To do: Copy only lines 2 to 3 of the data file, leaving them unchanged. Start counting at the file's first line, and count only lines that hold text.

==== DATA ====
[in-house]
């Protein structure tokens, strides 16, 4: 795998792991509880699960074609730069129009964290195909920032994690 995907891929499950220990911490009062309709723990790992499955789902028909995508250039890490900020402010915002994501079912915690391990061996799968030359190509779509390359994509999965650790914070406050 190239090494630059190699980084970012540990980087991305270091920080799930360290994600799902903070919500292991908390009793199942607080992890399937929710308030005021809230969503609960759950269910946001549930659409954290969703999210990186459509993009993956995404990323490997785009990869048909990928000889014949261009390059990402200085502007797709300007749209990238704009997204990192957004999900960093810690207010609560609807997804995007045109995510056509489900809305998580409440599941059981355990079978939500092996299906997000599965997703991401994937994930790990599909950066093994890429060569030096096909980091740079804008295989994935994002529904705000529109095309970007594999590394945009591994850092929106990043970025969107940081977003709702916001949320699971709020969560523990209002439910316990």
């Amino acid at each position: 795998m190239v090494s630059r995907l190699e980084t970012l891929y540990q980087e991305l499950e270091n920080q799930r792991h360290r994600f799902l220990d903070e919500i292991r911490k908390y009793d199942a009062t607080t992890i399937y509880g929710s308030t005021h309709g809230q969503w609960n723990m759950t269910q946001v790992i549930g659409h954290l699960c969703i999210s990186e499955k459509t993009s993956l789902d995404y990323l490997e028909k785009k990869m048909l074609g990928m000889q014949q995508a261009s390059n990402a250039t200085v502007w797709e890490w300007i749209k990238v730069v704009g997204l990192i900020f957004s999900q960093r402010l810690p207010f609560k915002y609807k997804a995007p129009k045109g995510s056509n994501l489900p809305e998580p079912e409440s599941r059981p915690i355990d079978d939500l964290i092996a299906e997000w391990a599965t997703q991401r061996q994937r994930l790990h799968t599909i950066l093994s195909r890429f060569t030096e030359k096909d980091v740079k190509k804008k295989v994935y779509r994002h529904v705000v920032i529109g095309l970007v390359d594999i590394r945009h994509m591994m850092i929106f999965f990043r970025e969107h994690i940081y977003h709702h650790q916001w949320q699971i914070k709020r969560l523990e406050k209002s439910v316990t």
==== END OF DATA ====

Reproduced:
């Protein structure tokens, strides 16, 4: 795998792991509880699960074609730069129009964290195909920032994690 995907891929499950220990911490009062309709723990790992499955789902028909995508250039890490900020402010915002994501079912915690391990061996799968030359190509779509390359994509999965650790914070406050 190239090494630059190699980084970012540990980087991305270091920080799930360290994600799902903070919500292991908390009793199942607080992890399937929710308030005021809230969503609960759950269910946001549930659409954290969703999210990186459509993009993956995404990323490997785009990869048909990928000889014949261009390059990402200085502007797709300007749209990238704009997204990192957004999900960093810690207010609560609807997804995007045109995510056509489900809305998580409440599941059981355990079978939500092996299906997000599965997703991401994937994930790990599909950066093994890429060569030096096909980091740079804008295989994935994002529904705000529109095309970007594999590394945009591994850092929106990043970025969107940081977003709702916001949320699971709020969560523990209002439910316990």
């Amino acid at each position: 795998m190239v090494s630059r995907l190699e980084t970012l891929y540990q980087e991305l499950e270091n920080q799930r792991h360290r994600f799902l220990d903070e919500i292991r911490k908390y009793d199942a009062t607080t992890i399937y509880g929710s308030t005021h309709g809230q969503w609960n723990m759950t269910q946001v790992i549930g659409h954290l699960c969703i999210s990186e499955k459509t993009s993956l789902d995404y990323l490997e028909k785009k990869m048909l074609g990928m000889q014949q995508a261009s390059n990402a250039t200085v502007w797709e890490w300007i749209k990238v730069v704009g997204l990192i900020f957004s999900q960093r402010l810690p207010f609560k915002y609807k997804a995007p129009k045109g995510s056509n994501l489900p809305e998580p079912e409440s599941r059981p915690i355990d079978d939500l964290i092996a299906e997000w391990a599965t997703q991401r061996q994937r994930l790990h799968t599909i950066l093994s195909r890429f060569t030096e030359k096909d980091v740079k190509k804008k295989v994935y779509r994002h529904v705000v920032i529109g095309l970007v390359d594999i590394r945009h994509m591994m850092i929106f999965f990043r970025e969107h994690i940081y977003h709702h650790q916001w949320q699971i914070k709020r969560l523990e406050k209002s439910v316990t």